Percutaneous coronary intervention (PCI) of chronic coronary total occlusion (CTO) has been considered the final frontier in percutaneous intervention. There have been vast improvements in the initial success and safety of the procedure, as well as a better understanding of appropriateness and benefits. Advances in technology and technique allow for increased utilization of PCI in cases of chronic CTO, with benefits regarding symptoms and quality of life. PCI for chronic CTO allows for correction of ischemia and complete revascularization, avoiding the need for traditional coronary bypass grafting while offering increased survival benefits.
However, coronary CTO still remains the most likely reason for patients to be referred for coronary artery bypass graft (CABG) surgery.1 This is primarily due to the concerns regarding lack of success as well as a high rate of procedural complications, such as perforation. The availability of antegrade re-entry and retrograde techniques has led to greater success, but there are still a number of complications associated with these techniques. Antegrade CTO crossing using wire escalation remains the safest technique. We have learned that patients who have undergone successful CTO PCI tend to do much better than patients who have had unsuccessful attempts, but success depends on CTO complexity, as well as operator experience.2 Even in highly experienced hands, complex cases tend to have higher radiation exposure as well as contrast dose. Therefore, there are still potential risks to the patient, even if the lesion is treated.
This is the case of a 56-year-old male who was active and used to play tennis regularly. However, his activity became limited for about 6 months due to exertional chest heaviness and shortness of breath. He was found to have a right coronary artery (RCA) CTO (Figure 1) and medical therapy was initiated with anti-anginal medication. He remained symptomatic and underwent RCA CTO PCI that was unsuccessful. Additionally, greater than 400 ml contrast was used, and the procedure had to be aborted as the 5 Gray radiation exposure threshold was reached. An experienced PCI operator was unable to advance a wire successfully via an antegrade approach.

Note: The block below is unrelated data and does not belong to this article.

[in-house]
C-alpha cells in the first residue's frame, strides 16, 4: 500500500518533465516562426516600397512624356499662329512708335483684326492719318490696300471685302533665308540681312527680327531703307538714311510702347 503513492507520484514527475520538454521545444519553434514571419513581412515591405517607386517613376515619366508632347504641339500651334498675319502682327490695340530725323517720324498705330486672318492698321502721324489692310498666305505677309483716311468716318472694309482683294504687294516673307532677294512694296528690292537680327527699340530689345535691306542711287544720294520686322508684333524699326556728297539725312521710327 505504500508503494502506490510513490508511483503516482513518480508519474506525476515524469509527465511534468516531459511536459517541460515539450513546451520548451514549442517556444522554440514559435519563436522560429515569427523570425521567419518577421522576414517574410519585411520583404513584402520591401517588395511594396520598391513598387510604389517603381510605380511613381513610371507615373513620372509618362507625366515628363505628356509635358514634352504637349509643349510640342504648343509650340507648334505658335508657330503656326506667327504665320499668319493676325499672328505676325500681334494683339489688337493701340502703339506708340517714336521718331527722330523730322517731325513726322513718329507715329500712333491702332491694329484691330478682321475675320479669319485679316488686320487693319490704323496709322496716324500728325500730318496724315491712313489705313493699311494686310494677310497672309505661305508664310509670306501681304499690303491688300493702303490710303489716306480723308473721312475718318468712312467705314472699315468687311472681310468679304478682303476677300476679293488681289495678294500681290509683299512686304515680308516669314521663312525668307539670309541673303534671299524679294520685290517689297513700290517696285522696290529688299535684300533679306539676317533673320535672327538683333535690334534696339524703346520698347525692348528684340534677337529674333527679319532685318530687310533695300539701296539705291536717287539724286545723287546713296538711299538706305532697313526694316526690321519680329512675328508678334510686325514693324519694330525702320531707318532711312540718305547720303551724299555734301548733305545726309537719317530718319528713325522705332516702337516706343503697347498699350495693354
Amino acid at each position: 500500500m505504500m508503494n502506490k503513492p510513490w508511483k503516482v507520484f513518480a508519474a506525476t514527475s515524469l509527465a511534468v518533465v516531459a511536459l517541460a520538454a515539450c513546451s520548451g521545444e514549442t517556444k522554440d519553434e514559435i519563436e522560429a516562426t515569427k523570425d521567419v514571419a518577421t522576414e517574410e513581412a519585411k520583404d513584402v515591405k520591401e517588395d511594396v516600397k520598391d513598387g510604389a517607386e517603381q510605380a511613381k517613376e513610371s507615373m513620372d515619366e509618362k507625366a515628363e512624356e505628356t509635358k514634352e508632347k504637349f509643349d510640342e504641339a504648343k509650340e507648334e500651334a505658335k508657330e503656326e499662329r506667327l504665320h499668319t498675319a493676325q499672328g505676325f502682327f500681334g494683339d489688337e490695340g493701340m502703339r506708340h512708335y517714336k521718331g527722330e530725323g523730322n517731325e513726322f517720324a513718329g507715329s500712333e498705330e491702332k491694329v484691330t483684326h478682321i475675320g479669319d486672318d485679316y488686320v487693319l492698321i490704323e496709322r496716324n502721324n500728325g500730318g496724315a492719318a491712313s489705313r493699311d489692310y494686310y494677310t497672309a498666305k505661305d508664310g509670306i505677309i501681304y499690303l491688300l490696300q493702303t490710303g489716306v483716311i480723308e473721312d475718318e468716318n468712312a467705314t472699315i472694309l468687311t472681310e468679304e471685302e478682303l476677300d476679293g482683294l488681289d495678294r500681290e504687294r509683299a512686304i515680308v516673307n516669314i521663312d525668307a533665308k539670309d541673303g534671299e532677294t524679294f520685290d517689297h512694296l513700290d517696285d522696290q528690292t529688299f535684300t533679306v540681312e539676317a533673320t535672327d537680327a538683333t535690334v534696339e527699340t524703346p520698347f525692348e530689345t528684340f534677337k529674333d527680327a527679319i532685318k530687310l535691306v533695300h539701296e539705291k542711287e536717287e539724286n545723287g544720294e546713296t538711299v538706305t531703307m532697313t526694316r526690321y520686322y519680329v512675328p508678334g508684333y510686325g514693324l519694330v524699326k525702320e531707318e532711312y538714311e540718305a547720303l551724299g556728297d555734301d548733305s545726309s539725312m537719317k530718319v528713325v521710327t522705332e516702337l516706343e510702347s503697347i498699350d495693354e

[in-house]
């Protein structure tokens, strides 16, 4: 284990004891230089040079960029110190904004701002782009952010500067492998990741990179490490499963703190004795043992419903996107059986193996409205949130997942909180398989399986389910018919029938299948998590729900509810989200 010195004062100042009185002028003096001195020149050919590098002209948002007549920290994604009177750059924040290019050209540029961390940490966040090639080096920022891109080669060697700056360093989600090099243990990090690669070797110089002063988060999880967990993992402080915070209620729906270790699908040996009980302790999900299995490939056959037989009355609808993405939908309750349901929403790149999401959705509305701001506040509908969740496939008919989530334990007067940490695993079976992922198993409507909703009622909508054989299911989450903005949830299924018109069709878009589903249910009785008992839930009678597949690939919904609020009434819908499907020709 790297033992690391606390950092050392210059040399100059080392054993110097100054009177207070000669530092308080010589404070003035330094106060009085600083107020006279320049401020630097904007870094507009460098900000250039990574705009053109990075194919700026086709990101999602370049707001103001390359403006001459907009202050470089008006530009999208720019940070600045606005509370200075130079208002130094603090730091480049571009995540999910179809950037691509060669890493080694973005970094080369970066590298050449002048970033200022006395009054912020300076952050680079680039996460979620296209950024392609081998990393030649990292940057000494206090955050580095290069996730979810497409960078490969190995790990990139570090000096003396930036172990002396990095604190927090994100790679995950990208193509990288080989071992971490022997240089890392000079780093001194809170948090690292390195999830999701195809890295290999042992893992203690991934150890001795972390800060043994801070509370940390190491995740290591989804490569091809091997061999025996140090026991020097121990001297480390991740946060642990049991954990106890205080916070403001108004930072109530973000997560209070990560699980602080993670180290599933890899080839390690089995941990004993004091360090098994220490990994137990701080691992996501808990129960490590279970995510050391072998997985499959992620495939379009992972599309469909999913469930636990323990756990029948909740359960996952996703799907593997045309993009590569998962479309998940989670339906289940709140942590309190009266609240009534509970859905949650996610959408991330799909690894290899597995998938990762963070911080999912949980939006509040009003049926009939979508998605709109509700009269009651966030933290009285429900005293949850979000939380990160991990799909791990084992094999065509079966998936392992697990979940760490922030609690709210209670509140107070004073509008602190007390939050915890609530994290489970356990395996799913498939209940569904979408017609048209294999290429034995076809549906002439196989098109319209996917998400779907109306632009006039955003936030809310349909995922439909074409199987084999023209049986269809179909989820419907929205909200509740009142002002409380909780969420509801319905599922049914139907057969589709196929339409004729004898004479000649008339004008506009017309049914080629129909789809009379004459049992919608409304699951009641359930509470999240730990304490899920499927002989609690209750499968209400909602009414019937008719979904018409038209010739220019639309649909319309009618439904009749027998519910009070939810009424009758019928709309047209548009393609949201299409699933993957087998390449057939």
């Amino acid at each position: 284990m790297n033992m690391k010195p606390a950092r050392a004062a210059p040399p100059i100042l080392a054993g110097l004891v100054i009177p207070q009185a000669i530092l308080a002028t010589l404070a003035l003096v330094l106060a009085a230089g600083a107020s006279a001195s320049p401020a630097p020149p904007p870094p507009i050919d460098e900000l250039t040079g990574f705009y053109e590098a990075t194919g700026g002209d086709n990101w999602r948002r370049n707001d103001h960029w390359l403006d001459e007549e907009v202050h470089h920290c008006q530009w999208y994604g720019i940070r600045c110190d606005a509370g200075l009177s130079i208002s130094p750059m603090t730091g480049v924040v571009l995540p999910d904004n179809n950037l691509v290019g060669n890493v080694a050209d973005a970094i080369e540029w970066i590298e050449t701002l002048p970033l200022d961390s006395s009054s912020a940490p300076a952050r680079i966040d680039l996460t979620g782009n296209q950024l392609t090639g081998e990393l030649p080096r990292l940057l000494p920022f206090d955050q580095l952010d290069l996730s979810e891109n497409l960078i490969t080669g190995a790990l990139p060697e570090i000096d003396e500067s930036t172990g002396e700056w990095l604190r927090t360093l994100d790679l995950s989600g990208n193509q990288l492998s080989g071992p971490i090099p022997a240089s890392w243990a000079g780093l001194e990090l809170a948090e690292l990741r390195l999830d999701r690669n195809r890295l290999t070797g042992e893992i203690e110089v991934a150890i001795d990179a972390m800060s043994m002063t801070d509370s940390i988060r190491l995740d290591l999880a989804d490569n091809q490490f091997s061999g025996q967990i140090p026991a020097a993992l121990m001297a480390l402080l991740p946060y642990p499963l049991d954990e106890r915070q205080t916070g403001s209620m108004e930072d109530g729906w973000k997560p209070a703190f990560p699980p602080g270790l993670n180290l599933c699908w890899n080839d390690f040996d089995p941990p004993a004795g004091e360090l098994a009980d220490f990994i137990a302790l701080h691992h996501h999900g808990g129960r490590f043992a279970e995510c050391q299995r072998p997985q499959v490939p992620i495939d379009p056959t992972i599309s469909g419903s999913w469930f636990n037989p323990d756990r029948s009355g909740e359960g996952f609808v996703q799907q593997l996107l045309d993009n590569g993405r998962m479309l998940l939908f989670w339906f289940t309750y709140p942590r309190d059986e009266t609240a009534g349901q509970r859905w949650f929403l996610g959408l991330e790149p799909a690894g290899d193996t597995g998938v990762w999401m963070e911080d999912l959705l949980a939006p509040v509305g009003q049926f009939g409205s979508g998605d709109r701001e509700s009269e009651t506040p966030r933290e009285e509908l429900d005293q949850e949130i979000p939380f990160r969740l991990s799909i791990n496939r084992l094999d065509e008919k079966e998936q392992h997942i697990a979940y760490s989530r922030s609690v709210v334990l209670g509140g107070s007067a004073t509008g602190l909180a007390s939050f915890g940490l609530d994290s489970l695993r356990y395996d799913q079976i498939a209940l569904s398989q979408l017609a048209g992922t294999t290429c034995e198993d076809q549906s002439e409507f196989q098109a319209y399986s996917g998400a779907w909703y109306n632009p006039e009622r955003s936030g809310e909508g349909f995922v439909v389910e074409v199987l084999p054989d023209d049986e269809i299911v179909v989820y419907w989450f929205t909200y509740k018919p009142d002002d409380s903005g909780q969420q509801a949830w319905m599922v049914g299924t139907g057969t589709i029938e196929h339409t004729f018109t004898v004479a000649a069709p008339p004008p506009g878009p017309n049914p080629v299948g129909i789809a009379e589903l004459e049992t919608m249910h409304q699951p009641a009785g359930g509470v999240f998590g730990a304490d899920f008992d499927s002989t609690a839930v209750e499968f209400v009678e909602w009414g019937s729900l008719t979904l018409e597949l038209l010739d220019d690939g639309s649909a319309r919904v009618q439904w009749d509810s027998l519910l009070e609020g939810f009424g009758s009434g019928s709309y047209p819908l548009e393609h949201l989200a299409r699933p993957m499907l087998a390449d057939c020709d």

The patient was referred for retrograde PCI. A computed tomography angiography (CTA) scan (Figure 2) was performed using a third-generation dual-source CT SOMATOM Force scanner (Siemens Healthineers). After discussing the case and reviewing the CT images (Figure 3) with our imaging expert, the patient was scheduled for an intervention and to retry the antegrade approach. In the cath lab, syngo CTO guidance software (Siemens Healthineers) was incorporated and with the help of the CT-fluoroscopic image fusion capabilities (CT Fusion, Siemens Healthineers), antegrade wiring was successful (Figure 4). CTA co-registration with a live overlay of CTA findings was helpful in navigating the lesion in the RCA, while avoiding side branches and an extraluminal path. Wire position was confirmed with a retrograde injection and successful intravascular ultrasound-guided stent placements were performed in the RCA with an excellent result (Figure 5).
Fluoroscopy in the cath lab has obvious limitations, such as two-dimensional imaging and an inability to visualize the vessel wall, as well as the occluded CTO segment. Often, angulations and side branch take-off become guesswork which, in turn, reduces the operator’s ability to advance the wire with confidence and results in unsuccessful attempts to cross the CTO. Coronary CTA increases our ability to visualize the occluded segment of the vessel as well as any bends, calcifications, and side branch segments. We recommend delayed arterial CT imaging at 10 seconds in CTO cases.
CTA fusion and synchronization in the cath lab while performing complex anatomical cases such as CTO PCI reduces complications such as perforations, along with providing for a reduction in contrast use and radiation exposure. This technique allows for higher success with an antegrade approach.
Disclosure: Dr. Shah reports no conflicts of interest regarding the content herein.
Alpesh Shah, MD, FACC, FSCAI can be contacted at firstname.lastname@example.org.
- Christofferson RD, Lehmann KG, Martin GV, et al. Effect of chronic total coronary occlusion on treatment strategy. Am J Cardiol. 2005 May 1; 95(9): 1088-1091.
- Christopoulos G, Karmpaliotis D, Alaswad K, et al. Application and outcomes of a hybrid approach to chronic total occlusion percutaneous coronary intervention in a contemporary multicenter US registry. Int J Cardiol. 2015; 198: 222-228.